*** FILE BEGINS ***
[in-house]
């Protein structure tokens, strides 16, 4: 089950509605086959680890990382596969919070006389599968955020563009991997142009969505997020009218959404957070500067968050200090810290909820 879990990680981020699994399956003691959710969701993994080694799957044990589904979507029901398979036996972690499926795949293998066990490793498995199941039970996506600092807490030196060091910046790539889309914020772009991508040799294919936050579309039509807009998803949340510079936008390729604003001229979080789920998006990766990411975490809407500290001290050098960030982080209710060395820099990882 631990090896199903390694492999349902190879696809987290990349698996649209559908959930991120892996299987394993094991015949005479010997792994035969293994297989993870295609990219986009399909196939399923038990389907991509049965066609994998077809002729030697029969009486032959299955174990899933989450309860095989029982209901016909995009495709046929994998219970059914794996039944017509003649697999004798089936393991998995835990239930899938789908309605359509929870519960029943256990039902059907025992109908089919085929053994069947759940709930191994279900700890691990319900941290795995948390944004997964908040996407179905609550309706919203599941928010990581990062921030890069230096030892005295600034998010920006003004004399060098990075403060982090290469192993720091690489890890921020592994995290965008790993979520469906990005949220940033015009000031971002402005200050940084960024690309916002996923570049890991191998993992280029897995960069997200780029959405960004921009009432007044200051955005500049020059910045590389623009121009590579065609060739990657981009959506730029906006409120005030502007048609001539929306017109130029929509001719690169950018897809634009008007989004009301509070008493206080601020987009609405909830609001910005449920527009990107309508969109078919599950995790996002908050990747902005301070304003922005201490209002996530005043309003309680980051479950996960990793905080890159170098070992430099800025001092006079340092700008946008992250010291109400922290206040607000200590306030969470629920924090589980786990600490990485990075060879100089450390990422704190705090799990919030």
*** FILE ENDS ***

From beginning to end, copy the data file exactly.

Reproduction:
[in-house]
């Protein structure tokens, strides 16, 4: 089950509605086959680890990382596969919070006389599968955020563009991997142009969505997020009218959404957070500067968050200090810290909820 879990990680981020699994399956003691959710969701993994080694799957044990589904979507029901398979036996972690499926795949293998066990490793498995199941039970996506600092807490030196060091910046790539889309914020772009991508040799294919936050579309039509807009998803949340510079936008390729604003001229979080789920998006990766990411975490809407500290001290050098960030982080209710060395820099990882 631990090896199903390694492999349902190879696809987290990349698996649209559908959930991120892996299987394993094991015949005479010997792994035969293994297989993870295609990219986009399909196939399923038990389907991509049965066609994998077809002729030697029969009486032959299955174990899933989450309860095989029982209901016909995009495709046929994998219970059914794996039944017509003649697999004798089936393991998995835990239930899938789908309605359509929870519960029943256990039902059907025992109908089919085929053994069947759940709930191994279900700890691990319900941290795995948390944004997964908040996407179905609550309706919203599941928010990581990062921030890069230096030892005295600034998010920006003004004399060098990075403060982090290469192993720091690489890890921020592994995290965008790993979520469906990005949220940033015009000031971002402005200050940084960024690309916002996923570049890991191998993992280029897995960069997200780029959405960004921009009432007044200051955005500049020059910045590389623009121009590579065609060739990657981009959506730029906006409120005030502007048609001539929306017109130029929509001719690169950018897809634009008007989004009301509070008493206080601020987009609405909830609001910005449920527009990107309508969109078919599950995790996002908050990747902005301070304003922005201490209002996530005043309003309680980051479950996960990793905080890159170098070992430099800025001092006079340092700008946008992250010291109400922290206040607000200590306030969470629920924090589980786990600490990485990075060879100089450390990422704190705090799990919030």